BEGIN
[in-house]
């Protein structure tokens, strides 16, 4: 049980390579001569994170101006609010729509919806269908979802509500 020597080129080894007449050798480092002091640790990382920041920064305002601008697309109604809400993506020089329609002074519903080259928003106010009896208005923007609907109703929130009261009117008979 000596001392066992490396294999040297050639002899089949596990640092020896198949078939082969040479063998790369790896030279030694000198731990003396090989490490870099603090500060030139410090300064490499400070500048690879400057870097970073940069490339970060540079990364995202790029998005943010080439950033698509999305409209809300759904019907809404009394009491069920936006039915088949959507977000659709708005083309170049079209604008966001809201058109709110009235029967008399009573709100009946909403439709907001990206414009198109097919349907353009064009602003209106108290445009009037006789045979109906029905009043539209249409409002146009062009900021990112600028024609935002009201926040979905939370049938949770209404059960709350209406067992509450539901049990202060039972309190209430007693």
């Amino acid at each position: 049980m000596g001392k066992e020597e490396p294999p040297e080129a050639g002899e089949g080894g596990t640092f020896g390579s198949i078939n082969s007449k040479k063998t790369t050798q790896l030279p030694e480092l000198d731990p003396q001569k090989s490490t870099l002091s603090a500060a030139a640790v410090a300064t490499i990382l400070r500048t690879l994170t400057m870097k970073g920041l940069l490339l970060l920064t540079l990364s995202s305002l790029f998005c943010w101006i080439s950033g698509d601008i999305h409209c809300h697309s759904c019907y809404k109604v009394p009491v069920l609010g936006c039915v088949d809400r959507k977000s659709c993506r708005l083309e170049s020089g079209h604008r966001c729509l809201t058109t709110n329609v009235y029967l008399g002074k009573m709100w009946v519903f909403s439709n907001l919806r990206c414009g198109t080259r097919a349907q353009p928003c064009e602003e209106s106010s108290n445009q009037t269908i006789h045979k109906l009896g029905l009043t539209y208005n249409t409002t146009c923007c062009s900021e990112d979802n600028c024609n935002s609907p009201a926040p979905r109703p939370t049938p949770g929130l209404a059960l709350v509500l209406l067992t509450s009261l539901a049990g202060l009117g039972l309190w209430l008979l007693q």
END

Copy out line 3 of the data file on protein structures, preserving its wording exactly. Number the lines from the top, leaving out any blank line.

């Amino acid at each position: 049980m000596g001392k066992e020597e490396p294999p040297e080129a050639g002899e089949g080894g596990t640092f020896g390579s198949i078939n082969s007449k040479k063998t790369t050798q790896l030279p030694e480092l000198d731990p003396q001569k090989s490490t870099l002091s603090a500060a030139a640790v410090a300064t490499i990382l400070r500048t690879l994170t400057m870097k970073g920041l940069l490339l970060l920064t540079l990364s995202s305002l790029f998005c943010w101006i080439s950033g698509d601008i999305h409209c809300h697309s759904c019907y809404k109604v009394p009491v069920l609010g936006c039915v088949d809400r959507k977000s659709c993506r708005l083309e170049s020089g079209h604008r966001c729509l809201t058109t709110n329609v009235y029967l008399g002074k009573m709100w009946v519903f909403s439709n907001l919806r990206c414009g198109t080259r097919a349907q353009p928003c064009e602003e209106s106010s108290n445009q009037t269908i006789h045979k109906l009896g029905l009043t539209y208005n249409t409002t146009c923007c062009s900021e990112d979802n600028c024609n935002s609907p009201a926040p979905r109703p939370t049938p949770g929130l209404a059960l709350v509500l209406l067992t509450s009261l539901a049990g202060l009117g039972l309190w209430l008979l007693q």